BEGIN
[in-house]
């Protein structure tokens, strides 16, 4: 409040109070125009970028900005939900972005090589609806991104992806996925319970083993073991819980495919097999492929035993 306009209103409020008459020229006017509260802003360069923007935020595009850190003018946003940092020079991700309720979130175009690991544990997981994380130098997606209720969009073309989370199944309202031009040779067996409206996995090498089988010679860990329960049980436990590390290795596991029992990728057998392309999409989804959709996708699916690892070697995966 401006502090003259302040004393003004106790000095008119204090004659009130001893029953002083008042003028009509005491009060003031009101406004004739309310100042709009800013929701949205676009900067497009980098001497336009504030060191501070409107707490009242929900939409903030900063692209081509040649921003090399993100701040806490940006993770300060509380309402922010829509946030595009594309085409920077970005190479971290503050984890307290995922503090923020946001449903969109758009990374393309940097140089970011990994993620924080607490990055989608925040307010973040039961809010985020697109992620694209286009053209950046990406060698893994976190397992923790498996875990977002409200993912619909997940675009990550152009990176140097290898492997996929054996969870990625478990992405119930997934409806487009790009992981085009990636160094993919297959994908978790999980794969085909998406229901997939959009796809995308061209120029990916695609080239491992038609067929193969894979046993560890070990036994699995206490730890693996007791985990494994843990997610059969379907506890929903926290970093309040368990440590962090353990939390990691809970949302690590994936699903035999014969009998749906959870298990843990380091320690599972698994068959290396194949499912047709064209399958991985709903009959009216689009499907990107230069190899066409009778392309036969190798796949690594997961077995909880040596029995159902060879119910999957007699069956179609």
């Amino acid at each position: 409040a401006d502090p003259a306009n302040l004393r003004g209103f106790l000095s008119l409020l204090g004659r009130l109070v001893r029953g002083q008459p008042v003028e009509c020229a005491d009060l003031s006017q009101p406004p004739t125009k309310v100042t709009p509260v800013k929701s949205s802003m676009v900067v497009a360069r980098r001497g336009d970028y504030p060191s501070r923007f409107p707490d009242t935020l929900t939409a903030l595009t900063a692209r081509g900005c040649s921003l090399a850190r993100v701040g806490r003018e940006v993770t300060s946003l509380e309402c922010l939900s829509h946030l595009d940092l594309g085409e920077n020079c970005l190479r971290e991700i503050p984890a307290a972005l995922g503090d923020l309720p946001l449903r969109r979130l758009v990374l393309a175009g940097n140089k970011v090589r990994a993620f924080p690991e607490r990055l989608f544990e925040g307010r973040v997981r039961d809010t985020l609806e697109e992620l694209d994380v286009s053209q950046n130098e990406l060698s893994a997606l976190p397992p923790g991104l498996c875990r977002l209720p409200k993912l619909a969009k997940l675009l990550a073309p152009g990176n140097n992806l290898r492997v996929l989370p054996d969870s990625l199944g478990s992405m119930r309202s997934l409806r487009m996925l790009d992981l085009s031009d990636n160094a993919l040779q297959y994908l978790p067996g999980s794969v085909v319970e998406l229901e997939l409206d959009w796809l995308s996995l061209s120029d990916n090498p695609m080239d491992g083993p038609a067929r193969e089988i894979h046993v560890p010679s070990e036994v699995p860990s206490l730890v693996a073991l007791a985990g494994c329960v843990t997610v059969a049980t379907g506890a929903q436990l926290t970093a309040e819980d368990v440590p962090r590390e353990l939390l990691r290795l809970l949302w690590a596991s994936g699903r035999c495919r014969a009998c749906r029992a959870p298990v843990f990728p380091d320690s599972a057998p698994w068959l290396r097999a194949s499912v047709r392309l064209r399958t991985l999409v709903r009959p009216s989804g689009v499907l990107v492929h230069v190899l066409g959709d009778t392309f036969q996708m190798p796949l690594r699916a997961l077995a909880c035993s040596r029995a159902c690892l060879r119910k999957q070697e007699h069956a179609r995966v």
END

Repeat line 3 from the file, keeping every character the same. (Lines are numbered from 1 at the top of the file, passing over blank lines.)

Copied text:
């Amino acid at each position: 409040a401006d502090p003259a306009n302040l004393r003004g209103f106790l000095s008119l409020l204090g004659r009130l109070v001893r029953g002083q008459p008042v003028e009509c020229a005491d009060l003031s006017q009101p406004p004739t125009k309310v100042t709009p509260v800013k929701s949205s802003m676009v900067v497009a360069r980098r001497g336009d970028y504030p060191s501070r923007f409107p707490d009242t935020l929900t939409a903030l595009t900063a692209r081509g900005c040649s921003l090399a850190r993100v701040g806490r003018e940006v993770t300060s946003l509380e309402c922010l939900s829509h946030l595009d940092l594309g085409e920077n020079c970005l190479r971290e991700i503050p984890a307290a972005l995922g503090d923020l309720p946001l449903r969109r979130l758009v990374l393309a175009g940097n140089k970011v090589r990994a993620f924080p690991e607490r990055l989608f544990e925040g307010r973040v997981r039961d809010t985020l609806e697109e992620l694209d994380v286009s053209q950046n130098e990406l060698s893994a997606l976190p397992p923790g991104l498996c875990r977002l209720p409200k993912l619909a969009k997940l675009l990550a073309p152009g990176n140097n992806l290898r492997v996929l989370p054996d969870s990625l199944g478990s992405m119930r309202s997934l409806r487009m996925l790009d992981l085009s031009d990636n160094a993919l040779q297959y994908l978790p067996g999980s794969v085909v319970e998406l229901e997939l409206d959009w796809l995308s996995l061209s120029d990916n090498p695609m080239d491992g083993p038609a067929r193969e089988i894979h046993v560890p010679s070990e036994v699995p860990s206490l730890v693996a073991l007791a985990g494994c329960v843990t997610v059969a049980t379907g506890a929903q436990l926290t970093a309040e819980d368990v440590p962090r590390e353990l939390l990691r290795l809970l949302w690590a596991s994936g699903r035999c495919r014969a009998c749906r029992a959870p298990v843990f990728p380091d320690s599972a057998p698994w068959l290396r097999a194949s499912v047709r392309l064209r399958t991985l999409v709903r009959p009216s989804g689009v499907l990107v492929h230069v190899l066409g959709d009778t392309f036969q996708m190798p796949l690594r699916a997961l077995a909880c035993s040596r029995a159902c690892l060879r119910k999957q070697e007699h069956a179609r995966v």